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If a book makes it to a sixth reprint, people surely would want to read what the writer has to say. For the Theory of Blackjack, Peter griffin’s book, this is certainly the case. The intricate methods of counting the cards, used by the professional blackjack players all over the world are certainly exposed in the book. Strategy is what Griffin’s book is all about and devoted players are provided with the successful systems mathematics – a subject that lacks in many other books. Regardless, the book of Griffin is not only concerned with dry theory.
Though mathematics is proving difficult to follow, the writing style is crystal clear. It includes statistical analysis which isn’t for everyone to follow. However, your games will undoubtedly benefit from this book if you persevere. Griffin does the job of making the mathematics come alive. This way, through his writing, his personality shows up and this is to his credit. As he is entertaining and witty, the book is read at a very pleasant pace.
The counting of cards has again been placed in the spotlights following the attracted by the media attention through movies like “21”. It makes quite favorable the timing of the sixth edition release. Card counting principles cannot be ignored by a serious player of blackjack. This makes the book of Griffin a great place to begin. The book is offering understanding and insight into the blackjack casino game and its fascinating aspect, though it is more suitable for experienced players.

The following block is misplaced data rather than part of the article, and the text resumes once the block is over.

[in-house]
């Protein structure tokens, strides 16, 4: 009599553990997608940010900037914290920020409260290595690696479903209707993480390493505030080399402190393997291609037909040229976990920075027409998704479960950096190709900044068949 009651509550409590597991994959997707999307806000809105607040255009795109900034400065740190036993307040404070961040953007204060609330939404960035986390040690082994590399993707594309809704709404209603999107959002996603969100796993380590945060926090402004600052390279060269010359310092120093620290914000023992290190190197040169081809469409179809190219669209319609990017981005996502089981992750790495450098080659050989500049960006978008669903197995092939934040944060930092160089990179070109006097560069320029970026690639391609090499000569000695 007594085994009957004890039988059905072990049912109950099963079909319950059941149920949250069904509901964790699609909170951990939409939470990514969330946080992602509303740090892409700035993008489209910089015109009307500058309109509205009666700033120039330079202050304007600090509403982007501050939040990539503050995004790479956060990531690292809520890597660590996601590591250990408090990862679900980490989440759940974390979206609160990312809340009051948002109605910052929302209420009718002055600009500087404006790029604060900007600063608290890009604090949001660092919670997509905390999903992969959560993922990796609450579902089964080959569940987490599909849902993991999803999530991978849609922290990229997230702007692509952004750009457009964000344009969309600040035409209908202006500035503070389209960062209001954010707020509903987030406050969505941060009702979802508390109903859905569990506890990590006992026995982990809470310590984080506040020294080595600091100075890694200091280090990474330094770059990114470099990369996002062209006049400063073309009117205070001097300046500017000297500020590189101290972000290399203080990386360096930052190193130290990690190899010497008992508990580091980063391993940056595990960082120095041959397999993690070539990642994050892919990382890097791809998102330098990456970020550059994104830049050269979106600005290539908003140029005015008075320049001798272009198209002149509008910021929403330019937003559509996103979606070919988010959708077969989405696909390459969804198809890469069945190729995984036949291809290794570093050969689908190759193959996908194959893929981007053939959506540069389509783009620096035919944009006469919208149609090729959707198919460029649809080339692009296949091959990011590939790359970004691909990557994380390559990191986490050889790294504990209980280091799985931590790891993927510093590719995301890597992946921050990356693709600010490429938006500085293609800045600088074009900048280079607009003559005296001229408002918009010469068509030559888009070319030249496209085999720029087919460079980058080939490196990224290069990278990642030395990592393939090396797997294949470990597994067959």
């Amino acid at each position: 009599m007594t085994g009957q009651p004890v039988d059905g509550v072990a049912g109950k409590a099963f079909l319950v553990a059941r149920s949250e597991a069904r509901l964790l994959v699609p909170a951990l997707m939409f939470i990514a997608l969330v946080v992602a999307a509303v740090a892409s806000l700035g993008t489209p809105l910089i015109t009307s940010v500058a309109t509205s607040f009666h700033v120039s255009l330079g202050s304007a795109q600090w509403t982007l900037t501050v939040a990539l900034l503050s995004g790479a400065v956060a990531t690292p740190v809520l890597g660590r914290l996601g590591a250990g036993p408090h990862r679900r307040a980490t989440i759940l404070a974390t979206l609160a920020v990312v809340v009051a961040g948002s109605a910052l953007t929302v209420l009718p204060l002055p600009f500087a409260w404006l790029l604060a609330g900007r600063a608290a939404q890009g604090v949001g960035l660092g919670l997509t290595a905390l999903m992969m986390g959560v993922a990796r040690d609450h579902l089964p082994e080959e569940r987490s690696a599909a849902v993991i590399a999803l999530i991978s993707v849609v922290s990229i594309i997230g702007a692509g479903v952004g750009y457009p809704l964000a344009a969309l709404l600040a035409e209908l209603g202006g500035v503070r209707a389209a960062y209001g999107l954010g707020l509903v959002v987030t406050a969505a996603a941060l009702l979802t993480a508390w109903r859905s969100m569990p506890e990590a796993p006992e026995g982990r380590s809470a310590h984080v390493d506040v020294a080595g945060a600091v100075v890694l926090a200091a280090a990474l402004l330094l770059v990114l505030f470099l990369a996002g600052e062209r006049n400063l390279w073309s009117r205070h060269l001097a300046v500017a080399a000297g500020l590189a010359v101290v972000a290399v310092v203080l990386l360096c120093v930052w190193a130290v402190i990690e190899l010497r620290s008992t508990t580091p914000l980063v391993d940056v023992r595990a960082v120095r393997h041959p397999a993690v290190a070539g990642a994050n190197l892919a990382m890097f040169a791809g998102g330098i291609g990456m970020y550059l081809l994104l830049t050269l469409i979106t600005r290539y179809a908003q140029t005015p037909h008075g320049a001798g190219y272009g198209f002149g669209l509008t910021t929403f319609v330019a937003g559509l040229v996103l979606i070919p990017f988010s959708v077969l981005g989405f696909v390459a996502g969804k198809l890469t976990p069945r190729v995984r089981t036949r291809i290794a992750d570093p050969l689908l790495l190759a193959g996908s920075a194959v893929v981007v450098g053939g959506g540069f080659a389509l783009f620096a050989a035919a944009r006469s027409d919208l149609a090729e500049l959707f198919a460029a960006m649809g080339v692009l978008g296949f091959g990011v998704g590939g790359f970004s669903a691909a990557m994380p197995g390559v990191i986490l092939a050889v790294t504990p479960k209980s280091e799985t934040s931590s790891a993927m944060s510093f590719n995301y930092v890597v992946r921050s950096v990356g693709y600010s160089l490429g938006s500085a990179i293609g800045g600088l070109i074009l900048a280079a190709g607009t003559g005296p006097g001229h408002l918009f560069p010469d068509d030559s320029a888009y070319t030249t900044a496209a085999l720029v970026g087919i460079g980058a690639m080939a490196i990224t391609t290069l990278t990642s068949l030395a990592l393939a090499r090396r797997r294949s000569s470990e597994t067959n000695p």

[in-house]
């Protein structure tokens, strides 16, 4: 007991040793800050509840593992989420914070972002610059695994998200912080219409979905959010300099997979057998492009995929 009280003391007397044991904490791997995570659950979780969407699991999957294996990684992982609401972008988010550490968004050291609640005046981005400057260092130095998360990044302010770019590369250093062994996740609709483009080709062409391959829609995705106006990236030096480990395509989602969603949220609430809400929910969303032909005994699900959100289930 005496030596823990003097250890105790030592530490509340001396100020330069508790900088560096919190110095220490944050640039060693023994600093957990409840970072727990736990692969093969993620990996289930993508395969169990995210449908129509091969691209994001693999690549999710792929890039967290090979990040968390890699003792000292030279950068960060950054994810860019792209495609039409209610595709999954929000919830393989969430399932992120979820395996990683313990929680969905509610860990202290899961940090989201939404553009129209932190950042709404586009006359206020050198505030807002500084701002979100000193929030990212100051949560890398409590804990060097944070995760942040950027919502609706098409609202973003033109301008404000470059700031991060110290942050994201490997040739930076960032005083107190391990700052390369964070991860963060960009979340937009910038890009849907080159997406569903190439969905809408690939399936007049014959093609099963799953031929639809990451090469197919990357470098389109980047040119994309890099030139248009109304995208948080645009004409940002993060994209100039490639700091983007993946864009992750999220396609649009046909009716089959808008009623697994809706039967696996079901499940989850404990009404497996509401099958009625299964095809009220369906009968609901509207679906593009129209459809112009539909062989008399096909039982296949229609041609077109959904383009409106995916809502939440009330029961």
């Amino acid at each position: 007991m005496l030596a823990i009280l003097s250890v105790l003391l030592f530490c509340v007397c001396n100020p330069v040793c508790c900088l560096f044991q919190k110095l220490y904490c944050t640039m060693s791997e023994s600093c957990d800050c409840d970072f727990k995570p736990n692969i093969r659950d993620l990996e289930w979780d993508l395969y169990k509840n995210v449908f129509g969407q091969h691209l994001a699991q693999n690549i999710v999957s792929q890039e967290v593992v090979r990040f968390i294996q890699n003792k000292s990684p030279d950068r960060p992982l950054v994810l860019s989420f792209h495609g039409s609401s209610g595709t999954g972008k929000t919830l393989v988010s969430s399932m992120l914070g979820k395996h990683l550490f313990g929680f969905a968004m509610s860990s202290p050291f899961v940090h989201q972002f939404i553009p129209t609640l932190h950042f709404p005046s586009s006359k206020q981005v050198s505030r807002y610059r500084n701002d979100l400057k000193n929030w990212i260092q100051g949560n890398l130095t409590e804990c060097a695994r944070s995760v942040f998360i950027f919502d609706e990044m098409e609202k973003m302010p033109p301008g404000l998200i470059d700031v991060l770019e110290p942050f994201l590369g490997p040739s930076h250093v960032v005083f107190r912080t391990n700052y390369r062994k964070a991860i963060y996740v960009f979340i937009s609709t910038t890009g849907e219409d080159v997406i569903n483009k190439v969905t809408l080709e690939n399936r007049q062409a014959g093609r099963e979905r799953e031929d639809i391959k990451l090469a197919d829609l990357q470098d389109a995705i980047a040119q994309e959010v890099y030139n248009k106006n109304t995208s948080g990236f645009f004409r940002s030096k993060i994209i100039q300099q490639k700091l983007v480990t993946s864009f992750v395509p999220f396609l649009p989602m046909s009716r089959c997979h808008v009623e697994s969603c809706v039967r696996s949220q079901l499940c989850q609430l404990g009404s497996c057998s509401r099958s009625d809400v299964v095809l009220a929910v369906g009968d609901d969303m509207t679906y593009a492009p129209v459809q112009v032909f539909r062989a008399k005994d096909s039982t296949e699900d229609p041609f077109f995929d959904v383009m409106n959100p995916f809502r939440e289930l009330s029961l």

One of the original Blackjack Hall of Fame members was Peter A Griffin. His grandfather was Frank Loxley Griffin – a famous mathematician. Peter too was genius at math who was able to calculate intuitively the fastest way through which a blackjack player can hit the winning 21 by weighing up the odds. On the tables of Reno, Las Vegas and Atlantic City, he developed the betting correlation measures and the player efficiency used by players today in a wide fashion. The blackjack player disadvantage of 2% was first calculated by Griffin. At the age of 61, in 1998, he died prematurely.